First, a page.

Let me talk today about one of my most precious treasures. As a good treasured it fell into my hands by a simple coincidence. I was in Sydney, where I used to live, and as it always happens —it is still happening to me here in France—, when I cannot find books in Spanish I don’t know what to choose. I was randomly looking inside Harry Hartog, my favourite bookstore in Bondi, when I found it. Strange title, I thought. I then saw a note of recommendation classifying it as one of the best books in fiction. I bought it and left it in my own little library for two months. And when I finally took it  I regret of having lost two months in which I should had known everything about this book.

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Big Magic by Elizabeth Gilbert

Rating: 5 out of 5.

Book Reviews

Being creative is like playing hide-and-seek. She runs in every direction, I chase her, with all my speed and my strength. She stops, looks at me an laughs. She disappears. I run again, this time determined to catch her, I find her, and I touch her, yes, I think I just touched her, but when I try to grab her from her muscular arm she scapes and runs again, laughing at me, once again.

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The Happiness Project by Gretchen Rubin

Book Reviews

Rating: 4.5 out of 5.

Gretchen Rubin has been famous for some years now. Not to me. I ran into her book by only a coincidence, looking for those books that are chicken soup for the soul. It was the word happiness that got my attention because, Are we not all looking to find it? Is it not the last end of life that all the philosophers talk about? The aim of all religions and theories in this world? She said she could find it and I was up for it.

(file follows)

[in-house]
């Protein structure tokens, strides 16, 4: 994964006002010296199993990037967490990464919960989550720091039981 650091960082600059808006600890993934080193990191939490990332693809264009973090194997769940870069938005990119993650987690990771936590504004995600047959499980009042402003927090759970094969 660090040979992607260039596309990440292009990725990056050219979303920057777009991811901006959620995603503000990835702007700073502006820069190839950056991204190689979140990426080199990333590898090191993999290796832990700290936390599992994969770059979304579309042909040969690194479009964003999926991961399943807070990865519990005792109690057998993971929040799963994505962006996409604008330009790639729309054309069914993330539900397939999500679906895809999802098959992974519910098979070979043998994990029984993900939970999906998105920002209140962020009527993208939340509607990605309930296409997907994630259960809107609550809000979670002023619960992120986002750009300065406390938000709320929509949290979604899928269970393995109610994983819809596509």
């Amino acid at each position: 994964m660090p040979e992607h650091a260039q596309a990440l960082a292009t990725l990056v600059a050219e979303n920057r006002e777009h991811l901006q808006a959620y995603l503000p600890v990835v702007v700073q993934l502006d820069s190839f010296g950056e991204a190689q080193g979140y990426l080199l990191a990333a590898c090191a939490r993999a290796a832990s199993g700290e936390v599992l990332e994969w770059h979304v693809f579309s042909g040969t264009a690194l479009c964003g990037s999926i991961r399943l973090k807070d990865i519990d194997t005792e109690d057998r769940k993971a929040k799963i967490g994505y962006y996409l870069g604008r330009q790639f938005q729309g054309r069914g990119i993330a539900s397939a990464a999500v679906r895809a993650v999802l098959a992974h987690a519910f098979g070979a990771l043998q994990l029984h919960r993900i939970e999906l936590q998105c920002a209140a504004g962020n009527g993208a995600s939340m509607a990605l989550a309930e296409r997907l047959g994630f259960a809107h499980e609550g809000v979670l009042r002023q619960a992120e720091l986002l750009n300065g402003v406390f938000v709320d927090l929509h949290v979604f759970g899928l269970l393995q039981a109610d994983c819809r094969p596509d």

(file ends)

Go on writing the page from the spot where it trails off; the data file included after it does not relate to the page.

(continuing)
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Trojan Horse 1- By J.J Benitez

Book Reviews

Rating: 5 out of 5.

This review has no spoilers. A literary, technological and futuristic story perfect to be the theme of a great movie!

I have always doubted to talk about books that make me fall in an spiral and land in religious arguments. This review has no intention of changing a single historic, religious or spiritual belief. This review has been made to tell those who like Jesus that this is a great story. It talks about him, and the things he said, and with whom he talked, and whom he met, and what he ate, and saw, during his life, and at the end.